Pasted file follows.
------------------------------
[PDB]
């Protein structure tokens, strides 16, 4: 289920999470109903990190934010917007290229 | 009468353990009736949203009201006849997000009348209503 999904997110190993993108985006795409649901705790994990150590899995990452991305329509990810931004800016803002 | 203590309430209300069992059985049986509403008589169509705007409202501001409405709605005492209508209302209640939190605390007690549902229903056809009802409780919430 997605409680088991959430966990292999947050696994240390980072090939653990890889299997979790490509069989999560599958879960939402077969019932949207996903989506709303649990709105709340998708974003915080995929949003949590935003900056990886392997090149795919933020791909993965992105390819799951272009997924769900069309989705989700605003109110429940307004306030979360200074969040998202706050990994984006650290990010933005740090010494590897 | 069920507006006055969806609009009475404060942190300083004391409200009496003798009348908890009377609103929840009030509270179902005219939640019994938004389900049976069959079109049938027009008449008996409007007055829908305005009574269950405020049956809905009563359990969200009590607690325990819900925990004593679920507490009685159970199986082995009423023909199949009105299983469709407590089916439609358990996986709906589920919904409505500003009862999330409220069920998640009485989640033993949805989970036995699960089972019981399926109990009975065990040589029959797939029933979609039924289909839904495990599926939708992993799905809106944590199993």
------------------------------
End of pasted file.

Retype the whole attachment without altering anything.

[PDB]
């Protein structure tokens, strides 16, 4: 289920999470109903990190934010917007290229 | 009468353990009736949203009201006849997000009348209503 999904997110190993993108985006795409649901705790994990150590899995990452991305329509990810931004800016803002 | 203590309430209300069992059985049986509403008589169509705007409202501001409405709605005492209508209302209640939190605390007690549902229903056809009802409780919430 997605409680088991959430966990292999947050696994240390980072090939653990890889299997979790490509069989999560599958879960939402077969019932949207996903989506709303649990709105709340998708974003915080995929949003949590935003900056990886392997090149795919933020791909993965992105390819799951272009997924769900069309989705989700605003109110429940307004306030979360200074969040998202706050990994984006650290990010933005740090010494590897 | 069920507006006055969806609009009475404060942190300083004391409200009496003798009348908890009377609103929840009030509270179902005219939640019994938004389900049976069959079109049938027009008449008996409007007055829908305005009574269950405020049956809905009563359990969200009590607690325990819900925990004593679920507490009685159970199986082995009423023909199949009105299983469709407590089916439609358990996986709906589920919904409505500003009862999330409220069920998640009485989640033993949805989970036995699960089972019981399926109990009975065990040589029959797939029933979609039924289909839904495990599926939708992993799905809106944590199993």